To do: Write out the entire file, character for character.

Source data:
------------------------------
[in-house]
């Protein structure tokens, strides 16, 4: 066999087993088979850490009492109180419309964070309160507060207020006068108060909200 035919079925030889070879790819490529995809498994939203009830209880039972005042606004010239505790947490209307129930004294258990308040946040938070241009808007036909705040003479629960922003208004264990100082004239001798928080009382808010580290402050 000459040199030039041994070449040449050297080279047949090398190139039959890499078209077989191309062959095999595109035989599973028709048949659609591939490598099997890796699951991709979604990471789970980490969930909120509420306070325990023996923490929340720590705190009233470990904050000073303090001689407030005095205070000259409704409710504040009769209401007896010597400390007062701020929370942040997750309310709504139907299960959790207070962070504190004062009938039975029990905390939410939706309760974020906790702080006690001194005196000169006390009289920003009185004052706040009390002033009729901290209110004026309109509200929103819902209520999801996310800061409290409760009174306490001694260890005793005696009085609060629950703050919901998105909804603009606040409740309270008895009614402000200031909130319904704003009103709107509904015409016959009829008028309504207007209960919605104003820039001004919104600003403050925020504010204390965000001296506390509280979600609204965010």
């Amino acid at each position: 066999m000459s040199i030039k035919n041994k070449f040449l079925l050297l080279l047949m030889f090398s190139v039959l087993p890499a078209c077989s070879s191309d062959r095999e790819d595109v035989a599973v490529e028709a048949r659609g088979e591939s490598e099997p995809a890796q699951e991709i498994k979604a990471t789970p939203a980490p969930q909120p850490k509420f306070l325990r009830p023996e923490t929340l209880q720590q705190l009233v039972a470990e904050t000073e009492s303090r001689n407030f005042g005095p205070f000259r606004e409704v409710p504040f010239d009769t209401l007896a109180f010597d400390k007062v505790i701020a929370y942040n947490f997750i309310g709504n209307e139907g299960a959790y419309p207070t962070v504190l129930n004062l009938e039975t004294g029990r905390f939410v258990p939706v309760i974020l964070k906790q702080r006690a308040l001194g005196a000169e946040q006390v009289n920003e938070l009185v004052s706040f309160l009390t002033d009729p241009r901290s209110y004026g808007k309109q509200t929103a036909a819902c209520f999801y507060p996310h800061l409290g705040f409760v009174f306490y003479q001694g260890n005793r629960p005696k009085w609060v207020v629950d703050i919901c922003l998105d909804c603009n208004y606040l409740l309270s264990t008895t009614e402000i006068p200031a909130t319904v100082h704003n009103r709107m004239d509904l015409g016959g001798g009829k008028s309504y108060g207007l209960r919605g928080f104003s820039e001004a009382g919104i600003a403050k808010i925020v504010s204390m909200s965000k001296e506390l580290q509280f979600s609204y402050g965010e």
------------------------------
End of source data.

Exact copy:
[in-house]
């Protein structure tokens, strides 16, 4: 066999087993088979850490009492109180419309964070309160507060207020006068108060909200 035919079925030889070879790819490529995809498994939203009830209880039972005042606004010239505790947490209307129930004294258990308040946040938070241009808007036909705040003479629960922003208004264990100082004239001798928080009382808010580290402050 000459040199030039041994070449040449050297080279047949090398190139039959890499078209077989191309062959095999595109035989599973028709048949659609591939490598099997890796699951991709979604990471789970980490969930909120509420306070325990023996923490929340720590705190009233470990904050000073303090001689407030005095205070000259409704409710504040009769209401007896010597400390007062701020929370942040997750309310709504139907299960959790207070962070504190004062009938039975029990905390939410939706309760974020906790702080006690001194005196000169006390009289920003009185004052706040009390002033009729901290209110004026309109509200929103819902209520999801996310800061409290409760009174306490001694260890005793005696009085609060629950703050919901998105909804603009606040409740309270008895009614402000200031909130319904704003009103709107509904015409016959009829008028309504207007209960919605104003820039001004919104600003403050925020504010204390965000001296506390509280979600609204965010």
């Amino acid at each position: 066999m000459s040199i030039k035919n041994k070449f040449l079925l050297l080279l047949m030889f090398s190139v039959l087993p890499a078209c077989s070879s191309d062959r095999e790819d595109v035989a599973v490529e028709a048949r659609g088979e591939s490598e099997p995809a890796q699951e991709i498994k979604a990471t789970p939203a980490p969930q909120p850490k509420f306070l325990r009830p023996e923490t929340l209880q720590q705190l009233v039972a470990e904050t000073e009492s303090r001689n407030f005042g005095p205070f000259r606004e409704v409710p504040f010239d009769t209401l007896a109180f010597d400390k007062v505790i701020a929370y942040n947490f997750i309310g709504n209307e139907g299960a959790y419309p207070t962070v504190l129930n004062l009938e039975t004294g029990r905390f939410v258990p939706v309760i974020l964070k906790q702080r006690a308040l001194g005196a000169e946040q006390v009289n920003e938070l009185v004052s706040f309160l009390t002033d009729p241009r901290s209110y004026g808007k309109q509200t929103a036909a819902c209520f999801y507060p996310h800061l409290g705040f409760v009174f306490y003479q001694g260890n005793r629960p005696k009085w609060v207020v629950d703050i919901c922003l998105d909804c603009n208004y606040l409740l309270s264990t008895t009614e402000i006068p200031a909130t319904v100082h704003n009103r709107m004239d509904l015409g016959g001798g009829k008028s309504y108060g207007l209960r919605g928080f104003s820039e001004a009382g919104i600003a403050k808010i925020v504010s204390m909200s965000k001296e506390l580290q509280f979600s609204y402050g965010e």